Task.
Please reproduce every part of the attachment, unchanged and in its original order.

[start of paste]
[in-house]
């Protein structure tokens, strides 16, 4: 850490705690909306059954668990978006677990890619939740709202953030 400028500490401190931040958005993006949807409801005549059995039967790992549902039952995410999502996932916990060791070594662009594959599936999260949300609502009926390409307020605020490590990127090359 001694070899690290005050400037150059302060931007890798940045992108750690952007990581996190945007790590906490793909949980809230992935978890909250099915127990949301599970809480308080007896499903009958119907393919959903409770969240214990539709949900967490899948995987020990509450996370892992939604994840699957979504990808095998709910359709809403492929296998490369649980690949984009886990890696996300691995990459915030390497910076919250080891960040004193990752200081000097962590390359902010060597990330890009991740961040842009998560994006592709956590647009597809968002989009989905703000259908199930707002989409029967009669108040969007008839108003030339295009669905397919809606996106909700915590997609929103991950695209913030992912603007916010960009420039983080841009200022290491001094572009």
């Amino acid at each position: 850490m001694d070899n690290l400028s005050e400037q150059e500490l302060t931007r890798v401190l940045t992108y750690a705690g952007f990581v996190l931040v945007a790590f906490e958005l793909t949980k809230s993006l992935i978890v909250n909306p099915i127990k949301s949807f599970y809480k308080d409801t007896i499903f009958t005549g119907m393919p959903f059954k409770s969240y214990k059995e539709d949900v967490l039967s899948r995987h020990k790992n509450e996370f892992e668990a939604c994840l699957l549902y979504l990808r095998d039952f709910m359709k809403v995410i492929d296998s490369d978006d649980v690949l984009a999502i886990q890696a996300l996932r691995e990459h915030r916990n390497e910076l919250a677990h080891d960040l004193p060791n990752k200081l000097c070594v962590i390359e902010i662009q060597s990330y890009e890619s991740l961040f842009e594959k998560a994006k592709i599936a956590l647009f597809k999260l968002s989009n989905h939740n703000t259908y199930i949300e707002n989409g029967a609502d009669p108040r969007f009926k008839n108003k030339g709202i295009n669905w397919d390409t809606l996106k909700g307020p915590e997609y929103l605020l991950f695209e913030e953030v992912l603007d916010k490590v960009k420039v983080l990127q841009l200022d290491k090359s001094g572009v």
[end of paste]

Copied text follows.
[in-house]
């Protein structure tokens, strides 16, 4: 850490705690909306059954668990978006677990890619939740709202953030 400028500490401190931040958005993006949807409801005549059995039967790992549902039952995410999502996932916990060791070594662009594959599936999260949300609502009926390409307020605020490590990127090359 001694070899690290005050400037150059302060931007890798940045992108750690952007990581996190945007790590906490793909949980809230992935978890909250099915127990949301599970809480308080007896499903009958119907393919959903409770969240214990539709949900967490899948995987020990509450996370892992939604994840699957979504990808095998709910359709809403492929296998490369649980690949984009886990890696996300691995990459915030390497910076919250080891960040004193990752200081000097962590390359902010060597990330890009991740961040842009998560994006592709956590647009597809968002989009989905703000259908199930707002989409029967009669108040969007008839108003030339295009669905397919809606996106909700915590997609929103991950695209913030992912603007916010960009420039983080841009200022290491001094572009």
């Amino acid at each position: 850490m001694d070899n690290l400028s005050e400037q150059e500490l302060t931007r890798v401190l940045t992108y750690a705690g952007f990581v996190l931040v945007a790590f906490e958005l793909t949980k809230s993006l992935i978890v909250n909306p099915i127990k949301s949807f599970y809480k308080d409801t007896i499903f009958t005549g119907m393919p959903f059954k409770s969240y214990k059995e539709d949900v967490l039967s899948r995987h020990k790992n509450e996370f892992e668990a939604c994840l699957l549902y979504l990808r095998d039952f709910m359709k809403v995410i492929d296998s490369d978006d649980v690949l984009a999502i886990q890696a996300l996932r691995e990459h915030r916990n390497e910076l919250a677990h080891d960040l004193p060791n990752k200081l000097c070594v962590i390359e902010i662009q060597s990330y890009e890619s991740l961040f842009e594959k998560a994006k592709i599936a956590l647009f597809k999260l968002s989009n989905h939740n703000t259908y199930i949300e707002n989409g029967a609502d009669p108040r969007f009926k008839n108003k030339g709202i295009n669905w397919d390409t809606l996106k909700g307020p915590e997609y929103l605020l991950f695209e913030e953030v992912l603007d916010k490590v960009k420039v983080l990127q841009l200022d290491k090359s001094g572009v």